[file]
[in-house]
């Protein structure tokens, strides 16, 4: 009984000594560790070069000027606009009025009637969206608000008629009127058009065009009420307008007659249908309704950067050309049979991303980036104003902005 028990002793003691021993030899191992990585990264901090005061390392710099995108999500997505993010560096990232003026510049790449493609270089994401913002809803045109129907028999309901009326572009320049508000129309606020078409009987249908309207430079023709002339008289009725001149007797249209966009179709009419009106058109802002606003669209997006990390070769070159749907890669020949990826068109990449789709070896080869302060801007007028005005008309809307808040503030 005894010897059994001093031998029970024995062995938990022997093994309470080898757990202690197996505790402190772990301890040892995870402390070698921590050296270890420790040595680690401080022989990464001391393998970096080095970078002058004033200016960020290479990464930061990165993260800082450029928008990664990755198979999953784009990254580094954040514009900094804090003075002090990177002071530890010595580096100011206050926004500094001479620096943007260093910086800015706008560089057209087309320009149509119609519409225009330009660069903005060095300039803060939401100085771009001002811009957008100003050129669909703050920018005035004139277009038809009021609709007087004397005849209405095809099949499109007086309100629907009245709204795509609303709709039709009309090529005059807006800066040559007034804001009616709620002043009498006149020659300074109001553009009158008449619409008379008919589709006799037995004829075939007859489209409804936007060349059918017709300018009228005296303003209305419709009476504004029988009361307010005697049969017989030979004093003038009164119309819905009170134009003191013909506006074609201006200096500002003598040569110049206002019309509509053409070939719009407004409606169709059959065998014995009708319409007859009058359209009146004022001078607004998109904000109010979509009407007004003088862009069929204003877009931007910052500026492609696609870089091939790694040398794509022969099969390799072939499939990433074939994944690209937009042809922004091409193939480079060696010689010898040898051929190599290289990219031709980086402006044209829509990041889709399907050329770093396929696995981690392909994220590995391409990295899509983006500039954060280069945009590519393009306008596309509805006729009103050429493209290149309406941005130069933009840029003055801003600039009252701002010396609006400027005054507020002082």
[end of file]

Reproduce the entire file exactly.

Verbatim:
[in-house]
């Protein structure tokens, strides 16, 4: 009984000594560790070069000027606009009025009637969206608000008629009127058009065009009420307008007659249908309704950067050309049979991303980036104003902005 028990002793003691021993030899191992990585990264901090005061390392710099995108999500997505993010560096990232003026510049790449493609270089994401913002809803045109129907028999309901009326572009320049508000129309606020078409009987249908309207430079023709002339008289009725001149007797249209966009179709009419009106058109802002606003669209997006990390070769070159749907890669020949990826068109990449789709070896080869302060801007007028005005008309809307808040503030 005894010897059994001093031998029970024995062995938990022997093994309470080898757990202690197996505790402190772990301890040892995870402390070698921590050296270890420790040595680690401080022989990464001391393998970096080095970078002058004033200016960020290479990464930061990165993260800082450029928008990664990755198979999953784009990254580094954040514009900094804090003075002090990177002071530890010595580096100011206050926004500094001479620096943007260093910086800015706008560089057209087309320009149509119609519409225009330009660069903005060095300039803060939401100085771009001002811009957008100003050129669909703050920018005035004139277009038809009021609709007087004397005849209405095809099949499109007086309100629907009245709204795509609303709709039709009309090529005059807006800066040559007034804001009616709620002043009498006149020659300074109001553009009158008449619409008379008919589709006799037995004829075939007859489209409804936007060349059918017709300018009228005296303003209305419709009476504004029988009361307010005697049969017989030979004093003038009164119309819905009170134009003191013909506006074609201006200096500002003598040569110049206002019309509509053409070939719009407004409606169709059959065998014995009708319409007859009058359209009146004022001078607004998109904000109010979509009407007004003088862009069929204003877009931007910052500026492609696609870089091939790694040398794509022969099969390799072939499939990433074939994944690209937009042809922004091409193939480079060696010689010898040898051929190599290289990219031709980086402006044209829509990041889709399907050329770093396929696995981690392909994220590995391409990295899509983006500039954060280069945009590519393009306008596309509805006729009103050429493209290149309406941005130069933009840029003055801003600039009252701002010396609006400027005054507020002082």